Poster Presentation Australasian Diabetes in Pregnancy Annual Scientific Meeting 2012

Differences in pregnancy weight gain, antenatal and postnatal glucose tolerance according to country of birth (#59)

Jane TW Zhang 1 2 , Sue Lynn Lau 1 2 , Tien-Ming Hng 1 2 , Susan Hendon 2 , Jennifer Bradford 1 2 , Mark McLean 1 2
  1. University of Western Sydney, Penrith, NSW, Australia
  2. Blacktown Hospital, Blacktown, NSW, Australia

Aim: To compare characteristics of women with GDM according to birth-region, in a multi-ethnic clinic.

Method: A retrospective analysis of women attending Blacktown Hospital GDM service from 2002-11. Known Type 1 or 2 diabetes cases were excluded. Data from only one pregnancy per woman was used. Women were grouped into 5 birth-regions for comparison. BGLs during antenatal and postnatal GTT were compared between regions, using Mann-Whitney test. Logistic regression calculated the odds ratio of dysglycaemia, using the West as reference group. Student’s t-test was used to compare postpartum BGL change between regions.

Results: Over 10 years, there were 1452 GDM pregnancies in 1316 women. 35% were from the West, 21% East-Asia, 28% South-Asia, 4% Pacific Islands and 7% Middle-East/Afghanistan. 1315 women had antenatal GTT results available. Birth regions were similarly distributed in the 632 with postnatal results.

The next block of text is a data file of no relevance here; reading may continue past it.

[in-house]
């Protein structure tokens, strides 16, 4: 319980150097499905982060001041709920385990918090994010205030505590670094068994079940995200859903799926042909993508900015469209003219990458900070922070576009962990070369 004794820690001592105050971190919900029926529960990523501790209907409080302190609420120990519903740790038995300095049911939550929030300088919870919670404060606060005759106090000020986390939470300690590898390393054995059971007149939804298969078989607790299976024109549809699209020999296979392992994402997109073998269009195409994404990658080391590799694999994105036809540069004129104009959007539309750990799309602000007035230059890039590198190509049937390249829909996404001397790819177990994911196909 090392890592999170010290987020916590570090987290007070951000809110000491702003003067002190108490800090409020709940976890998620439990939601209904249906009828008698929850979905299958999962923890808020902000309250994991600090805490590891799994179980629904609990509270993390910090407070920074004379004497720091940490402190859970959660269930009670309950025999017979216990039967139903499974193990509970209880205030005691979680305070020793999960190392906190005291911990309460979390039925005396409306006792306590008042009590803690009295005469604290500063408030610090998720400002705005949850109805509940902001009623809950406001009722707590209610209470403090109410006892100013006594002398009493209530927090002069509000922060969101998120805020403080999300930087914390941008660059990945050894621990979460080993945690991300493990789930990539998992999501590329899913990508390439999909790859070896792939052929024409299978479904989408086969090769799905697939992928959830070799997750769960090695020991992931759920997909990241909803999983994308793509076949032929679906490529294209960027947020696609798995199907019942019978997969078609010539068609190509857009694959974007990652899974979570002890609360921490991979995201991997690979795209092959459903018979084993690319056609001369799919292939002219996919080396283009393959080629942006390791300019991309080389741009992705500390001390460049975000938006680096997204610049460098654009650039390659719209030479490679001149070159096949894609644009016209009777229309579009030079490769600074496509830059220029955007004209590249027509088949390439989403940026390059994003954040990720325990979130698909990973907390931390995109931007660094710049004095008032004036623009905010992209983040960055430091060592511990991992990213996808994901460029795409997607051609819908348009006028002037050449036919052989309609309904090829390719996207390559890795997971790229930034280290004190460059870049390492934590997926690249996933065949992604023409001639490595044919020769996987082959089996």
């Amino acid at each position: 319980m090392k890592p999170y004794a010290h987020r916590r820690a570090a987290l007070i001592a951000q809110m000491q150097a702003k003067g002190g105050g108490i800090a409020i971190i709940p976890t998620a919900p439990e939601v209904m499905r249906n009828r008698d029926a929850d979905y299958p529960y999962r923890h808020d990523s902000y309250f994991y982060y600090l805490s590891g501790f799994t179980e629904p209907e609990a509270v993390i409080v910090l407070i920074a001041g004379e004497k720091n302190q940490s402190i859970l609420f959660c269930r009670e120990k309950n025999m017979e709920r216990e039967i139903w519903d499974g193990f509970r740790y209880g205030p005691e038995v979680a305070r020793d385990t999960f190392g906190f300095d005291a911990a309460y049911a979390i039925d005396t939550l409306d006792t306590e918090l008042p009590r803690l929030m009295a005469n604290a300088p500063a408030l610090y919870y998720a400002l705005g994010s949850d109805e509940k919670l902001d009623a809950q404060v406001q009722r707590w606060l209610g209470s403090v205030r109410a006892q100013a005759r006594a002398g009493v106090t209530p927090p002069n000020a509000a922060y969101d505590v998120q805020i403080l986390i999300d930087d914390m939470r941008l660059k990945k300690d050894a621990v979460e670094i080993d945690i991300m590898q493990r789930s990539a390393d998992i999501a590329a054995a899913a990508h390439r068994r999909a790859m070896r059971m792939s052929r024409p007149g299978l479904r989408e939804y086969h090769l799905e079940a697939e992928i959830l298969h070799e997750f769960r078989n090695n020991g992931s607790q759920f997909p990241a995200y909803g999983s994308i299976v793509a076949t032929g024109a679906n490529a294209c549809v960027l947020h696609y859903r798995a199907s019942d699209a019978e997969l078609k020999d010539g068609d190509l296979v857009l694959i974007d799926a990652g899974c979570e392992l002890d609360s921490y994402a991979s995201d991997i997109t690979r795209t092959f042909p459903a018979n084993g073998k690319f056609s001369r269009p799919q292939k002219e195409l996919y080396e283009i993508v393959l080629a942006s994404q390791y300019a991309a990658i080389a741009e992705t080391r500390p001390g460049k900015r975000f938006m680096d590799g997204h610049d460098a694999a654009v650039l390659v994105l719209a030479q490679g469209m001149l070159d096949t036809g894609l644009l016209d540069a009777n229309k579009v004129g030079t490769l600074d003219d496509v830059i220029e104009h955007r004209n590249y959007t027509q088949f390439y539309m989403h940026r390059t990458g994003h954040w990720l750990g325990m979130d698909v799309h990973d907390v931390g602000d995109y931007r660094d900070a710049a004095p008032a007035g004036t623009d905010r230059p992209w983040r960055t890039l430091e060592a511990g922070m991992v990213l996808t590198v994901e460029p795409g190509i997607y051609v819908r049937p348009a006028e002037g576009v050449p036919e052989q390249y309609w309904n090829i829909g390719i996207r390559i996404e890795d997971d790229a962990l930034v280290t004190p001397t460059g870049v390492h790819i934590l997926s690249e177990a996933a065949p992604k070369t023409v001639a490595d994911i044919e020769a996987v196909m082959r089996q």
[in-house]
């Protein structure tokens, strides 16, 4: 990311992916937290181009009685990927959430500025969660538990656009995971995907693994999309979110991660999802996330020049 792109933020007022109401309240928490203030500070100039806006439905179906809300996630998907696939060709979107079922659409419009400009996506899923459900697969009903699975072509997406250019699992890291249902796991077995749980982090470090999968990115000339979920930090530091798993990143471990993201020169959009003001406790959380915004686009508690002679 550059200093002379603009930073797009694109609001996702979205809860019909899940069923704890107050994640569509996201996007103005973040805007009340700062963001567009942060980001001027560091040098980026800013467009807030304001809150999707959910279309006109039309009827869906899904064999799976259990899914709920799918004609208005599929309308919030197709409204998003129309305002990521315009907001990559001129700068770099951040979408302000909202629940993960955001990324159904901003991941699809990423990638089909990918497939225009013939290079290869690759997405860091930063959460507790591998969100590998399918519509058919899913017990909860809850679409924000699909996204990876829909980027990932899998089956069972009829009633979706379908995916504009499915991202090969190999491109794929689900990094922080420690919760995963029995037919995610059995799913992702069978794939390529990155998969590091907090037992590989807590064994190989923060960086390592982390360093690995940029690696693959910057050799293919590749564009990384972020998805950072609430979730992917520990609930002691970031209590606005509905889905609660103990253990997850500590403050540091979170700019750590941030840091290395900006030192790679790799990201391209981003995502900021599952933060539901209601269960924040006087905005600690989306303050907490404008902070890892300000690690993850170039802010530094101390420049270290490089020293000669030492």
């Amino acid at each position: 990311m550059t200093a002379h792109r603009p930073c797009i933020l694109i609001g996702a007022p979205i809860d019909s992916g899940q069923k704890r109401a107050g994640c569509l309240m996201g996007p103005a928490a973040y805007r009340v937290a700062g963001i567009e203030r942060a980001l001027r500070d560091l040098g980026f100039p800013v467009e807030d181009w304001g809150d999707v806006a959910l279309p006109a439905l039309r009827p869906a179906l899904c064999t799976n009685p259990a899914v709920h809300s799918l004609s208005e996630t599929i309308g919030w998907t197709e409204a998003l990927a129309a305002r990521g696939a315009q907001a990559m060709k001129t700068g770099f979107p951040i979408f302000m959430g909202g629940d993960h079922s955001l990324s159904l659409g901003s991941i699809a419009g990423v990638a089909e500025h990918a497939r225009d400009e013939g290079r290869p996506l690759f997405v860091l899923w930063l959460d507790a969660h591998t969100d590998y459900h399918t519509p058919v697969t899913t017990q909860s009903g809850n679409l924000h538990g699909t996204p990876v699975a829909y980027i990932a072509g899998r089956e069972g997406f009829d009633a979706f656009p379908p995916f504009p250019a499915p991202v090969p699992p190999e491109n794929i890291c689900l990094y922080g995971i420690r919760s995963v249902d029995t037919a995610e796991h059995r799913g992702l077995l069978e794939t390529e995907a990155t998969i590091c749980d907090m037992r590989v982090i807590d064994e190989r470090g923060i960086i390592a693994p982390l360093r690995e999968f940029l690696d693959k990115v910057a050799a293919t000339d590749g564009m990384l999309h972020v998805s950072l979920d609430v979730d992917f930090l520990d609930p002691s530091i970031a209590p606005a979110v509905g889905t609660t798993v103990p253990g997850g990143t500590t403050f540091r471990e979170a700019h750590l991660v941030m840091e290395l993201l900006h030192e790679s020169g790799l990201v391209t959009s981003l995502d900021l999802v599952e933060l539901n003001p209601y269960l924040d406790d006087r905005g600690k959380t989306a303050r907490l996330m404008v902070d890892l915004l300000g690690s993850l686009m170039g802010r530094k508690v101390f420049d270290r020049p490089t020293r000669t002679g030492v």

On antenatal testing, 29% of women born in the West had elevated fasting BGL, compared with 43% of Pacific Island women (p=0.043, OR1.8) and 13% of East-Asian women (p<0.001, OR0.4). In contrast, 89% of women from the West had elevated 2hr-BGL compared with 95% of East-Asians and 94% of South-Asians (p<0.05).

Postnatally, Pacific Islander and East-Asian women were more likely to have postpartum dysglycaemia than Western counterparts (OR3.1, p=0.02 and OR1.7, p=0.05 respectively). East-Asian women were three times less likely to have abnormal fasting BGL (p=0.01), but 2.6 times more likely to have abnormal 2hr-BGL (p=0.001). Pacific Islander women were 4 times more likely to have abnormal 2hr-BGL (p=0.007). Mean 2hr-BGL decreased in all groups on postnatal testing, but with significantly less improvement in East-Asians (p=0.018).


Percentage weight-gain during pregnancy was greater in East and South-Asians and Middle Easterners, compared to the Westerners. Weight-gain correlated with postnatal fasting BGL in women from the West and South-Asia.

Conclusion: Differences in pre/postpartum glucose tolerance may reflect different pathogenic mechanisms of GDM related to ethnicity.